Following an invitation to contribute to the Safety Conference in London from the Prevention Committee of the International Society Burn Injury (ISBI), a paper workers was presented displaying for the first time the value of combining data from iBID and hospital episode statistics (HES), which is data from all NHS providers searched and filtered to reflect only burn injuries.
Combine the datasets allowed an estimation of the true extent of burn injury admissions in England and Wales with an estimation of the number of cases each year under each of the major causation headings.
Mary Creagh MP welcomed the Labour Government’s announcement that it is to change building regulations to ensure all baths in new bathrooms are equipped with a Thermostatic Mixing Valve (TMV). Ms Creagh has led a 3 year long ‘Hot Water Burns Like Fire’ campaign to reduce scalding injuries in the home. Plastic surgeons and accident prevention charities have all welcomed the change in the law as a significant step forward for home safety.
Following a lengthy campaign headed by the member of Parliament for Wakefield, Mary Creagh there has been a successful alteration to English legislation requiring the incorporation of thermistor mixing valves (TMVs) in all new and renovated properties as part of the revised building regulations. The success of this campaign was based on contributions from many experts and included the use of statistics derived from the International Burn Injury Database (iBID). This once again demonstrated the value and power of comprehensive national statistics collected over a significant period of time when used to inform political debate.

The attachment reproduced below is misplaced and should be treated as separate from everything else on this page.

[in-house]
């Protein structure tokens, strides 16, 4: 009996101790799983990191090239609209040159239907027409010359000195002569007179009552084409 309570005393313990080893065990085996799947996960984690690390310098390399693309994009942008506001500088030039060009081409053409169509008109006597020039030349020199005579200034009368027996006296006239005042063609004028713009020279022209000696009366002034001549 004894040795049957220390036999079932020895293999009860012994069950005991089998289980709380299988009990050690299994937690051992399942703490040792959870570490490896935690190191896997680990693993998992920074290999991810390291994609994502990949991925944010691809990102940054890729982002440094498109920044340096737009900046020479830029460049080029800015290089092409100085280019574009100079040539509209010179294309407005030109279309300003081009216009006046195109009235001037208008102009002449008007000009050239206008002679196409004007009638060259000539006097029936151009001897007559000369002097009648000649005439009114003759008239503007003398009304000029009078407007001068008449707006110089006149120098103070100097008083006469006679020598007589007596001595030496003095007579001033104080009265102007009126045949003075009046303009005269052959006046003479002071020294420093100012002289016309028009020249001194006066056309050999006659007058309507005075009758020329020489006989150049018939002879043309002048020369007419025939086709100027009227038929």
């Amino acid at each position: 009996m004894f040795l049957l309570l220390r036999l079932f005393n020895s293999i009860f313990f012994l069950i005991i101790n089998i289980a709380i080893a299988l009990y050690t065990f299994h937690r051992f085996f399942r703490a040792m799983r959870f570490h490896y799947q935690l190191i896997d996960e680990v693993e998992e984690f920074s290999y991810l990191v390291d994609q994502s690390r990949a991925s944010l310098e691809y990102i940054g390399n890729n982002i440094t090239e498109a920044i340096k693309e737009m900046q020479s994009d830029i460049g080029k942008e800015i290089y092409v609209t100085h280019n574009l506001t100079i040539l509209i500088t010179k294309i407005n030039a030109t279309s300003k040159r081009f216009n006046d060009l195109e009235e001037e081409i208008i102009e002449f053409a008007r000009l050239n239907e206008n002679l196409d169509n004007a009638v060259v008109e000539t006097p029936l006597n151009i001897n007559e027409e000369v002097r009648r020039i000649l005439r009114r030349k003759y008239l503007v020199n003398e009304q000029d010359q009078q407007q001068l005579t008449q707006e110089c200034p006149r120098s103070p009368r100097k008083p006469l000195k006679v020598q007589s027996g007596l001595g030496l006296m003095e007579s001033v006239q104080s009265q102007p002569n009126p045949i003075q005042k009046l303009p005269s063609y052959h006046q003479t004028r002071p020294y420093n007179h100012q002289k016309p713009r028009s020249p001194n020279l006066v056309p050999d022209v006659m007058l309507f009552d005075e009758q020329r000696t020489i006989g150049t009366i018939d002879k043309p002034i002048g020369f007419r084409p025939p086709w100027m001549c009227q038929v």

The latest information from the International Burn Injury Database (iBID) was presented to the annual Conference of the Royal Society for the Prevention of Accidents (RoSPA) in Blackpool on the 12th November 2008. The extent and volume of information available was outlined and some results from recent analysis given, emphasising the enormous importance of the home environment in burn injury causation, especially for the young and the elderly.
At a meeting organised by the Department for Children, Schools and Families on the 13th of October 2008, staff from the International Burn Injury Database (iBID) contributed to the debate about the prevention of unintentional injury in children. A wide range of recommendations were considered at the meeting with a clear role for the International Burn Injury Database (iBID) in the anticipated overall strategy.
This conference was held in the QEII Conference Centre in London with data from iBID being presented to highlight the size of the flame injury problem in England and Wales and the associated NHS health care costs.
A presentation entitled: Burn injury registry: what it can do for you, was delivered to the annual conferenc of RoSPA by Ken Dunn. The intention being to advise prevention practitioners that a means of measuring the effects of their interventions on burn injury rates was now available. With 5 years worth of basline data for signifiacnt burn injury, covering the whole of England and Wales, comparisons with future injury rates was now possible.
A presentation entitled: Burn injury registry: what it can do for you, was delivered to the annual conference of RoSPA using iBID data. The intention being to advise prevention practitioners that a means of measuring the effects of their interventions on burn injury rates was now available. With 5 years worth of baseline data for significant burn injury, covering the whole of England and Wales, comparisons with future injury rates was now possible.